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5 ways to listen to your customers

Eye tracking in our usability lab in Amsterdam headquarters. Booking.com desktop usability test

Eye tracking in our usability lab in Amsterdam headquarters. Booking.com desktop usability test

One of our most valued principles at Booking.com is putting the customer at the center of everything we do. It’s engrained into our day-to-day lives, and we’re always wanting to design experiences that our customers love. And this drive towards always creating user-centered design is made much easier by working within a fast-paced experimentation environment. At Booking.com, we have many ways of getting our customers involved directly — daily user feedback reports, usability tests, user research highlights, and even visiting our customers in their homes to see how our products fit into their daily routine. These kinds of sources are our main idea repository when we brainstorm new features or improve existing ones. And as designers, we use this kind of input to correct design decisions, work towards solving important UX issues and improve our products.

Why do we find it so important to listen?

Real people interact with our products. Real people are on the other side of those screens. Understanding what real customers need is the key to improving our product; the customer is king and keeping your customer happy can have a significant impact on your business.

92% of consumers believe recommendations from friends and family over all forms of advertising ~ source: Nielsen.com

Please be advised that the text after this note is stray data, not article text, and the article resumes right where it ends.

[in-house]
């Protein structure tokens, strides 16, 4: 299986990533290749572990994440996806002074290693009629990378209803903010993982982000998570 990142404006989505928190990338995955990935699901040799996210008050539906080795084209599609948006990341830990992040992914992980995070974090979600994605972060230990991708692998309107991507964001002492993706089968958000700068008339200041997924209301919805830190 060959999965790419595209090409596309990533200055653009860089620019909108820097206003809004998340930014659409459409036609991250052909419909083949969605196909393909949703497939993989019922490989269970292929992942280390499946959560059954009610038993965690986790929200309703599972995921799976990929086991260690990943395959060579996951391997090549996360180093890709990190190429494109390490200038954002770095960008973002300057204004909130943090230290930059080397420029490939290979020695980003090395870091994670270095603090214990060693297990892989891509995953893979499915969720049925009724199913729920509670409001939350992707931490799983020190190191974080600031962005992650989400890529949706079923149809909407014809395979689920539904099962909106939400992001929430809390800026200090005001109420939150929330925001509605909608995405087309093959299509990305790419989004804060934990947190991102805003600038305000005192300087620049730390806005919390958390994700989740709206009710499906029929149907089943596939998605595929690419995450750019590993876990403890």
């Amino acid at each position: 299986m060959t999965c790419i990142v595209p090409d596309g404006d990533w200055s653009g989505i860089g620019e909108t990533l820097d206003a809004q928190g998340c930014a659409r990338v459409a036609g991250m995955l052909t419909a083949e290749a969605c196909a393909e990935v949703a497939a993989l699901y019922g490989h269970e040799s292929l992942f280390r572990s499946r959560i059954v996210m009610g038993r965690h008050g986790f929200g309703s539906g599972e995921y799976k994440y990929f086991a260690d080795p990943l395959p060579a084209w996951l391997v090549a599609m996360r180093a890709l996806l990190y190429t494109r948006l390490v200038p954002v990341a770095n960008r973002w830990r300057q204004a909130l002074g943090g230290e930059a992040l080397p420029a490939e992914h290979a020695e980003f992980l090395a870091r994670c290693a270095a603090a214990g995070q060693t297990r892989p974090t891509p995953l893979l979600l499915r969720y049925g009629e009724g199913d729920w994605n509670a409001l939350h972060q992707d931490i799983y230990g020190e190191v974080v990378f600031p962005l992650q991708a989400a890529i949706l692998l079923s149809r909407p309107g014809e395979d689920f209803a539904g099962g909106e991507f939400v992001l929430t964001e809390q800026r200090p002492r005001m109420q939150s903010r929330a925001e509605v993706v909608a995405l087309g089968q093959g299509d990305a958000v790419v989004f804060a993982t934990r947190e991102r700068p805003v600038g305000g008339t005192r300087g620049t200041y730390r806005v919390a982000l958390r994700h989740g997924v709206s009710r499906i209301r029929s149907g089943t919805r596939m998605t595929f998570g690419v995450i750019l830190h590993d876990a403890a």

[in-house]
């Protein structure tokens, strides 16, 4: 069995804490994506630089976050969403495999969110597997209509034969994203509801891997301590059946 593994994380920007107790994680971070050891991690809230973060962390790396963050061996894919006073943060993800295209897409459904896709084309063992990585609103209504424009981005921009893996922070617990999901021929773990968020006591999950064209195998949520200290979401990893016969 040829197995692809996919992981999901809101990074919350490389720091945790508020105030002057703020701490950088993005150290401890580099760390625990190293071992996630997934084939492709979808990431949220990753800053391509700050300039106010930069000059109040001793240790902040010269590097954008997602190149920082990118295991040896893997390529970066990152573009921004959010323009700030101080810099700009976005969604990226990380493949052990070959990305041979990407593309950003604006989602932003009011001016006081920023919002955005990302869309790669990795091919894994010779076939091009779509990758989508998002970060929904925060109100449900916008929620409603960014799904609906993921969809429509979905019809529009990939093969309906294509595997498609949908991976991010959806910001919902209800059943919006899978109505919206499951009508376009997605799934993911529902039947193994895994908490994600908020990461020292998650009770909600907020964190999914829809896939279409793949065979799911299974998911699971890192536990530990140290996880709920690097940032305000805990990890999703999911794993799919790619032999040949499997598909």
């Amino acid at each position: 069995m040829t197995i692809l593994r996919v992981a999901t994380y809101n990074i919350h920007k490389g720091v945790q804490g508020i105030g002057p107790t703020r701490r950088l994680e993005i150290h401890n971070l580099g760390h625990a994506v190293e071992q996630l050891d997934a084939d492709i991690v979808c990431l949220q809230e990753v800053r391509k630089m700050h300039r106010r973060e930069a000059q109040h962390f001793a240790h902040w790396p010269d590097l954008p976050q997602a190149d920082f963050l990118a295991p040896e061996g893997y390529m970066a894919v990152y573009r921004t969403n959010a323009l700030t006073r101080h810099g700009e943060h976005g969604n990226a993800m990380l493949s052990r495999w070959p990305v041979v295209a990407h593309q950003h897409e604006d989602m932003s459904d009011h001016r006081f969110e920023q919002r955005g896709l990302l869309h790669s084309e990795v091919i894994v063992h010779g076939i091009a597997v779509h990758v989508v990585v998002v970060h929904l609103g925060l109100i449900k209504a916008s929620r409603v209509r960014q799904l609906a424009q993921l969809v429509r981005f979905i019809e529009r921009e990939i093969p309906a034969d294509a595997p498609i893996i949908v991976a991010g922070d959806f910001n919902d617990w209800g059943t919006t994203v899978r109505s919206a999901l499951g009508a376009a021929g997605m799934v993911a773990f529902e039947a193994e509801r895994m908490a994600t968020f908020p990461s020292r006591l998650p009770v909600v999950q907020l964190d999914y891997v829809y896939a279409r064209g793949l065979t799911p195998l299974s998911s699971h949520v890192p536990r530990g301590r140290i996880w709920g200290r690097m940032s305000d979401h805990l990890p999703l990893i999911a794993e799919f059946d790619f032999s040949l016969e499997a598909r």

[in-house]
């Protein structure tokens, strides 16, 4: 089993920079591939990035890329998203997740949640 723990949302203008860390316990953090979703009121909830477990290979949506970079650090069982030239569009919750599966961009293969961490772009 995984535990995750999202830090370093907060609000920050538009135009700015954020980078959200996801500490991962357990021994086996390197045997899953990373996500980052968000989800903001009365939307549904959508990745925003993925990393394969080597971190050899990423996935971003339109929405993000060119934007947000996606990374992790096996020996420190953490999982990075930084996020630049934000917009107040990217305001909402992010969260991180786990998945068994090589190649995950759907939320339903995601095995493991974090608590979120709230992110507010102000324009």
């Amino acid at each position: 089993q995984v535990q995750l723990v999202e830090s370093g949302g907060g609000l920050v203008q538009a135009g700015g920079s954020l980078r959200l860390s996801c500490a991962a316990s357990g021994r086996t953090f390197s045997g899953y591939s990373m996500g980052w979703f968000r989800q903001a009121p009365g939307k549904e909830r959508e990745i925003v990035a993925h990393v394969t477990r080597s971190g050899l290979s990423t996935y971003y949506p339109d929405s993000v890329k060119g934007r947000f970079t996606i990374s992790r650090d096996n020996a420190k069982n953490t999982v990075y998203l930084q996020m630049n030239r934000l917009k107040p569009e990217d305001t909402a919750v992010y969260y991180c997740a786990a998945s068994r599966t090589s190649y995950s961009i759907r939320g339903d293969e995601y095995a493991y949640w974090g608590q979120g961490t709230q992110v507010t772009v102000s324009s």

64% of marketing executives indicated that they believe word of mouth is the most effective form of marketing. Only 6% say they master it ~ source: forbes.com

Think about the last time you had a disappointing experience with a product. How many of your friends knew about it within just a day?

We want customers to always be able to talk to us. We aim to reduce the friction our customers are facing in their efforts to find a place to stay and feedback from our users is a crucial source to find these points of friction. Avoiding friction means reducing bouncing, avoiding drops in conversion, frustration and reduction in word of mouth recommendations.

5 ways we listen to our customers

At Booking.com, we use a range of methods on a daily basis, all with the aim of improving user experience:

  1. Online Survey Tools
  2. Street level user testing
  3. Usability tests
  4. User research
  5. Diary studies

1. Online Survey Tools — concept feedback

Every year, more companies than ever offer online survey tools. They’ve become smarter, better at targeting the right audience and it’s now easier to reach more people with lower implementation costs. It’s an effective way to get feedback at scale from the first day you launch. You can focus on specific parts of the customer journey and run it without leaving the office.

Feedback prompt using SurveyGizmo for Booking.com landers

Feedback prompt using SurveyGizmo for Booking.com landers

At Booking.com we use tools like Usabilla.com, SurveyGizmo to collect feedback from for our app, email marketing campaigns and web products. Those tools can provide high quality feedback (especially for small website improvements), customer journey friction points and interactions that could be improved. Here’s an example of some high quality feedback:

The customer is frustrated, providing excellent feedback about a design element that can be improved

The customer is frustrated, providing excellent feedback about a design element that can be improved

You can’t always expect the feedback to be constructive and usable to improve your products.

Not the most constructive feedback, but an important opinion nonetheless

Not the most constructive feedback, but an important opinion nonetheless

Some of the most popular online tools can be found here.